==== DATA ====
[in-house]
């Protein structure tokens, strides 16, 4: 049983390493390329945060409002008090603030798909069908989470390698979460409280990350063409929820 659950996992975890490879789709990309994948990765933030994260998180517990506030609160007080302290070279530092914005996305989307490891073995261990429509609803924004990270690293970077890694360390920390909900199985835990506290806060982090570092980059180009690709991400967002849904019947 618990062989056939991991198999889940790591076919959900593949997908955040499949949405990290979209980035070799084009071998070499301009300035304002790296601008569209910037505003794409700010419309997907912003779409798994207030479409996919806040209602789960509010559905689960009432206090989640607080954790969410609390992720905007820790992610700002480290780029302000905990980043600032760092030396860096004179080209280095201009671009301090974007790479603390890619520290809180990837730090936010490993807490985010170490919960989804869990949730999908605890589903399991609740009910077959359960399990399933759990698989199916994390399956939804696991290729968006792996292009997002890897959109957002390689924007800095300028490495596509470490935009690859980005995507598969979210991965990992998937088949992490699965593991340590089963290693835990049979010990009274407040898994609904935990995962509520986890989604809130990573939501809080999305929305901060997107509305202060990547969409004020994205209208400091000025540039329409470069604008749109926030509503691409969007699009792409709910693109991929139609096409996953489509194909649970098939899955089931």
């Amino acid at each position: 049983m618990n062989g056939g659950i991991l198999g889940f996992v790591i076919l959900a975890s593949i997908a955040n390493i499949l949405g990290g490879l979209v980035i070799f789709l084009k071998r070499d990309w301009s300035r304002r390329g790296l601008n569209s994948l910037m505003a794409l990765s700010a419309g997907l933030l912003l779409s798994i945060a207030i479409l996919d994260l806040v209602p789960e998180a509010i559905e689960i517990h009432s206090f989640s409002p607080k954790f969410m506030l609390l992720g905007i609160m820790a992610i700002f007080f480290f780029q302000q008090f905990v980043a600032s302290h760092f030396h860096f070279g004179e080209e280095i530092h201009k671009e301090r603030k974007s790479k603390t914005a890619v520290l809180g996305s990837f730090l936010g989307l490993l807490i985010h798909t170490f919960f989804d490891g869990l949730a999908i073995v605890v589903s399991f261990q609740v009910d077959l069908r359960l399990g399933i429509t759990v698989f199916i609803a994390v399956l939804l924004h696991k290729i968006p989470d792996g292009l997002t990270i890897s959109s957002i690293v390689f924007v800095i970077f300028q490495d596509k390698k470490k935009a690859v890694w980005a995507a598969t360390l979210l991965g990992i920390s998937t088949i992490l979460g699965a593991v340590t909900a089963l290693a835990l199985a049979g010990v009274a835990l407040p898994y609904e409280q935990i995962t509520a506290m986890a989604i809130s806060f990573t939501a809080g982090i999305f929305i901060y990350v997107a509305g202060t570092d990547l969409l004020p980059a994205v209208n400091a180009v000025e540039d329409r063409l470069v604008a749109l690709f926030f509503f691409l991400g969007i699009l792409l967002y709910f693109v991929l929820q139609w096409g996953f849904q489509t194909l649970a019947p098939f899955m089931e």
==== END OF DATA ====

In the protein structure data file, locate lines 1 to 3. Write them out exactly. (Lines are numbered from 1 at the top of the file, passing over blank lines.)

[in-house]
């Protein structure tokens, strides 16, 4: 049983390493390329945060409002008090603030798909069908989470390698979460409280990350063409929820 659950996992975890490879789709990309994948990765933030994260998180517990506030609160007080302290070279530092914005996305989307490891073995261990429509609803924004990270690293970077890694360390920390909900199985835990506290806060982090570092980059180009690709991400967002849904019947 618990062989056939991991198999889940790591076919959900593949997908955040499949949405990290979209980035070799084009071998070499301009300035304002790296601008569209910037505003794409700010419309997907912003779409798994207030479409996919806040209602789960509010559905689960009432206090989640607080954790969410609390992720905007820790992610700002480290780029302000905990980043600032760092030396860096004179080209280095201009671009301090974007790479603390890619520290809180990837730090936010490993807490985010170490919960989804869990949730999908605890589903399991609740009910077959359960399990399933759990698989199916994390399956939804696991290729968006792996292009997002890897959109957002390689924007800095300028490495596509470490935009690859980005995507598969979210991965990992998937088949992490699965593991340590089963290693835990049979010990009274407040898994609904935990995962509520986890989604809130990573939501809080999305929305901060997107509305202060990547969409004020994205209208400091000025540039329409470069604008749109926030509503691409969007699009792409709910693109991929139609096409996953489509194909649970098939899955089931």
């Amino acid at each position: 049983m618990n062989g056939g659950i991991l198999g889940f996992v790591i076919l959900a975890s593949i997908a955040n390493i499949l949405g990290g490879l979209v980035i070799f789709l084009k071998r070499d990309w301009s300035r304002r390329g790296l601008n569209s994948l910037m505003a794409l990765s700010a419309g997907l933030l912003l779409s798994i945060a207030i479409l996919d994260l806040v209602p789960e998180a509010i559905e689960i517990h009432s206090f989640s409002p607080k954790f969410m506030l609390l992720g905007i609160m820790a992610i700002f007080f480290f780029q302000q008090f905990v980043a600032s302290h760092f030396h860096f070279g004179e080209e280095i530092h201009k671009e301090r603030k974007s790479k603390t914005a890619v520290l809180g996305s990837f730090l936010g989307l490993l807490i985010h798909t170490f919960f989804d490891g869990l949730a999908i073995v605890v589903s399991f261990q609740v009910d077959l069908r359960l399990g399933i429509t759990v698989f199916i609803a994390v399956l939804l924004h696991k290729i968006p989470d792996g292009l997002t990270i890897s959109s957002i690293v390689f924007v800095i970077f300028q490495d596509k390698k470490k935009a690859v890694w980005a995507a598969t360390l979210l991965g990992i920390s998937t088949i992490l979460g699965a593991v340590t909900a089963l290693a835990l199985a049979g010990v009274a835990l407040p898994y609904e409280q935990i995962t509520a506290m986890a989604i809130s806060f990573t939501a809080g982090i999305f929305i901060y990350v997107a509305g202060t570092d990547l969409l004020p980059a994205v209208n400091a180009v000025e540039d329409r063409l470069v604008a749109l690709f926030f509503f691409l991400g969007i699009l792409l967002y709910f693109v991929l929820q139609w096409g996953f849904q489509t194909l649970a019947p098939f899955m089931e």